A few months before August, when elections will be held to choose a new President, freedom of expression is increasingly in danger in Angola. According to the US State Department's Human Rights 2021 report, published in 2022, Angola is experiencing moments marked by illegal or arbitrary executions, forced disappearances, inhuman treatment, and restrictions on press freedom.
It should also be noted that after successive protests by activists and opposition parties against the new electoral law, new demonstrations took place once again in the capital Luanda. However, as has been recurrent on other occasions, the police prohibited the demonstration on 9 April from taking place and arrested some of the activists in the past.
Dde ontem q circula uma informação dando conta de mais uma aberração da máquina trituradora do @MPLAoficial: a detenção, à margem de uma manifestação da Laurinda Gouveia e DO SEU BEBÉ DE 6 MESES! A PNA n desmente essa detenção pelo q devemos assumir q é (sur)REAL!@jlprdeangola pic.twitter.com/MPol4OuUjc
— Luaty Beirão (@LuatyBeirao) April 11, 2022
Since yesterday, information has been circulating about another aberration of the @MPLAoficial crushing machine: the arrest on the sidelines of a demonstration of Laurinda Gouveia and HER 6-MONTH BABY! The PNA does not deny this arrest so we must assume that it is (sur)REAL!
One of the first reactions against the act of detention came precisely from an opposition party, the Democratic Bloc (BD), which said:
Estes ativistas cívicos foram presos, porque pretendiam dar início à uma manifestação contra a Indra (empresa selecionada para gerir o processo eleitoral) e pela libertação dos presos políticos, no dia 09 de abril, apesar desta ter sido convocada nos termos da Constituição e da Lei da Liberdade de Manifestação e as autoridades competentes terem sido atempadamente notificadas do facto.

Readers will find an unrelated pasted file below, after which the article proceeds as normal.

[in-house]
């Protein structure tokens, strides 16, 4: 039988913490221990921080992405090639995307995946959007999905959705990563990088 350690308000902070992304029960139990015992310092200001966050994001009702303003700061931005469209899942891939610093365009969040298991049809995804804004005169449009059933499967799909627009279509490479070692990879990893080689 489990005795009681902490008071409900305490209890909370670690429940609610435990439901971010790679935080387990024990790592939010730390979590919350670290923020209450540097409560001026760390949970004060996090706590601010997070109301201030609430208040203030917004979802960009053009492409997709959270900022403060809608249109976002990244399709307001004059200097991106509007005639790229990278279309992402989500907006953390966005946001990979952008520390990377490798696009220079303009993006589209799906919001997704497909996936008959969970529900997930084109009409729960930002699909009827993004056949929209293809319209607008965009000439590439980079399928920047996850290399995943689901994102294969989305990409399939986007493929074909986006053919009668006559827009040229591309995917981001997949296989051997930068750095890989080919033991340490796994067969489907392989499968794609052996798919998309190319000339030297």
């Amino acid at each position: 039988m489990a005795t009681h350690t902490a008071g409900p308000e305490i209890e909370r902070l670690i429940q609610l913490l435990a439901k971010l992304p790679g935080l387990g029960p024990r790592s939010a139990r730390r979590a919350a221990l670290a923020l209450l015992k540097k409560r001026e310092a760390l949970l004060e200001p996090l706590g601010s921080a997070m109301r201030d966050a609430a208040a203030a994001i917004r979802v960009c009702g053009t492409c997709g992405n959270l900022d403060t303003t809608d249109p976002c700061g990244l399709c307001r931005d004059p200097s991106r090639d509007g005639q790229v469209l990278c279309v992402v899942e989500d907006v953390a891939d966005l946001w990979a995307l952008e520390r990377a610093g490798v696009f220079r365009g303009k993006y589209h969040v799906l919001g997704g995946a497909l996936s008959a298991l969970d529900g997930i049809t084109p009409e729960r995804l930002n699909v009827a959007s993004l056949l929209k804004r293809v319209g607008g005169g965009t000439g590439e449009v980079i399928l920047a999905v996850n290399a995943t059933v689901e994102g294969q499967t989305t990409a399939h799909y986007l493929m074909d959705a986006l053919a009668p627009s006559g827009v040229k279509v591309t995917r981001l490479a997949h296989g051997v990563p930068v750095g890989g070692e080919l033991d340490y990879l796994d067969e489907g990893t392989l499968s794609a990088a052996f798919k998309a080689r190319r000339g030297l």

These civic activists were arrested because they intended to start a demonstration against Indra (the company selected to manage the electoral process) and for the release of political prisoners on 9 April, despite the fact that it had been called under the terms of the Constitution and the Freedom of Demonstration Law, and the competent authorities had been notified in due time.
According to various sources, the demonstrators were arrested illegally and held in prison without the right to a defense as stipulated by law. The 22 activists were taken to court days later, where they were summarily tried, as Human Rights Watch researcher Zenaida Machado illustrates:
Angolan police hits a new low, in a country where the human rights record progress moves on step forward, then five backwards.
THIS is the type of environment and police behaviour that we don't want to see on a election year. https://t.co/0tzZIxtTTM
— Zenaida Machado (@zenaidamz) April 11, 2022
Still at the trial, the lawyer said he had been humiliated by the police when trying to contact the demonstrators. Therefore, on 14 April, it was already known the sentence that dictated that two young activists were sentenced to 40 days of fine and 60 thousand kwanzas (130 euros) of judicial fee for the crime of disobedience.
The remaining 20 defendants were acquitted for lack of evidence. However, Donito Carlos, spokesman for the organizers of the demonstration, regretted that the two young men were sentenced to a fine for disobedience.
Ficamos tristes quando vemos um juiz altamente instrumentalizado pelo regime maquiavélico a condenar os dois. Sabemos que são resistentes da liberdade de expressão.
We are saddened when we see a judge highly instrumentalised by the Machiavellian regime condemning them. We know that they are freedom of expression resisters.
The activist warned, on the other hand, that young people were not intimidated and announced that demonstrations for the release of political prisoners would continue.